Why urban managers often ignore citizens in decision making

Why urban managers often ignore citizens in decision making

Cities fail to develop well because of many reasons but the main one is because majority of people are poor. They are not only poor in material things, they are poor because they lack good ideas. When you have a combination of people in an urban area (both the leaders and those they lead) lacking in resources both mental, financial and resources, then you have a real poverty stricken city. When urban leaders are poor in terms of mental capacities, they indeed have very little to offer in terms of urban development. This is so to a great extent that they even fear to share the little information they have with the citizens they lead on what they are planning for the cities.

Cities thrive best through stakeholder engagement. The more city residents are engaged through city consultations, the more likely the city will thrive because of inclusiveness and ownership of programmes and initiatives. When city authorities choose to push down policies without people’s inputs through dictatorial tendencies, the more likely the people will resent both the policies and the leaders. Our leaders ought to understand that our cities are as good as the people that live in them, leaders inclusive. Leaders should thus never assume a higher ground that they know better. It just happens that they only occupy privileged offices at a particular time. The notion that no one should be left behind therefore comes in handy. When leaders work together with citizens in building fairer cities, every one is at peace with each other and everyone benefits from the inclusive decision making process that is beneficial to all. Every time the city authorities choose to ignore people in order to move the development process faster, they miss a very important step which unfortunately must be rectified in the future, which bad enough, makes the process even longer and tedious. 

City leaders can adopt a more authoritarian route which of course delivers faster results because it involves quicker decision making. The problem with this process is that it leaves out a great number if stakeholders and does not embrace good governance practice that has come to be associated with sustainable urban development. It’s often associated with a few individuals who thought that their ideas were the best without considering other people’s needs. Cities that have developed along the lines of individual whims have unfortunately come crumbling in a very short period of time. They can’t stand the test of time simply because they are built on skewed foundations. When the owners of the dream finally move out of authority, the real owners of the city begin to bring out their real interests which are often in contradiction with those of the authoritarian authorities that occupied offices thus a contestation of ideas between the old and the new ensues. What happens is confusion with very many contestations with various stakeholder  pushing to have their interest win.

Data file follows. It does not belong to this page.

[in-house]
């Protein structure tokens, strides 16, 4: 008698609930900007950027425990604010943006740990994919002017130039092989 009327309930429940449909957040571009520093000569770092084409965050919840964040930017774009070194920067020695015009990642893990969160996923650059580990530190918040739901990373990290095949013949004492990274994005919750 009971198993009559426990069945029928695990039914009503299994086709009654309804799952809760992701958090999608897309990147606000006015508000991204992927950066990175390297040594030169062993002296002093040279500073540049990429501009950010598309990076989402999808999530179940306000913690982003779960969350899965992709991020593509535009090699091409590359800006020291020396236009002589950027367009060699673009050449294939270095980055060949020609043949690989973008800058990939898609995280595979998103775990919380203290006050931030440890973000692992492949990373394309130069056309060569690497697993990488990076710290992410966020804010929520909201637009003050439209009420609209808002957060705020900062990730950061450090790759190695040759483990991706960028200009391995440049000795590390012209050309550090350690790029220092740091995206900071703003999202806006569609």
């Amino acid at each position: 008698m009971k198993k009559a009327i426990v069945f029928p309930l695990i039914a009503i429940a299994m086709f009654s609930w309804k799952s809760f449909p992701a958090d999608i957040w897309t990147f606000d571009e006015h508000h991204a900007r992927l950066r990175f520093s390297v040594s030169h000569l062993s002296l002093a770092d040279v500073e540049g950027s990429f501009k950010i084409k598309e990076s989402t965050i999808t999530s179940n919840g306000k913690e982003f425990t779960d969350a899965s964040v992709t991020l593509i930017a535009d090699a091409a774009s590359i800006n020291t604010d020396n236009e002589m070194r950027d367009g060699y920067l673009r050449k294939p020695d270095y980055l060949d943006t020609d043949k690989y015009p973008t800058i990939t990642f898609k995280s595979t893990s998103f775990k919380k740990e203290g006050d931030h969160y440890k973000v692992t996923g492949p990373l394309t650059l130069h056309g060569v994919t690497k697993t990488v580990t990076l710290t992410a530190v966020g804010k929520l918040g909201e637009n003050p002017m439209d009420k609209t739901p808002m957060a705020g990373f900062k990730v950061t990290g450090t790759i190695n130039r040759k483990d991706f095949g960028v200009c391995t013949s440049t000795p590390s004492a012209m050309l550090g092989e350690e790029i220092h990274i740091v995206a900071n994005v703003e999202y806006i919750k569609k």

At this point in time, it’s very complicated to harmonize positions since no one trusts anybody. The new city authorities lost credibility because of the former office bearers and it’s very difficult to convince stakeholders that the new office bearers will act in the best interest of the citizens.  When city leaders fail on their duties in participatory urban decision making, their failure is cascading. It not only affects their own term of office, it also affects those that will hold the same offices in future. The public gets a false sense that every city authority leader is not trustworthy and therefore the city gets to grow in ” to whom it may concern” kind of way. This is not only dangerous to the city growth potential, it completely distorts the overall city growth trajectory. inormality becomes the order of the day and no body cares how the city grows any more. 

Democracy is a fundamental virtue not only in national development but in city development too. Cities that grow through authoritarian tendencies are bound to fail because they don’t have firm foundations. They are either one man’s dream or they completely miss out on the advantages of inclusiveness where people own up to the successes and failures of urban growth. Cities ought to put in place structures, institutions and systems through which programmes and decisions are implemented. Failure to do this means that the cities have started on wrong footing and cannot sustain themselves in the long run. In sustainable urban development, one can never over emphasize the importance of stakeholder engagement because it’s the only single important element of sustainable city growth. If one is genuinely interested in growing a place to be called a city, then they have to embrace all the tenets of good governance which calls for inclusivity, participatory decision making, stakeholder consultation and engagement, collective decision making and ensuring that the majority of stakeholders that really matter are never left behind. This is how great cities are built.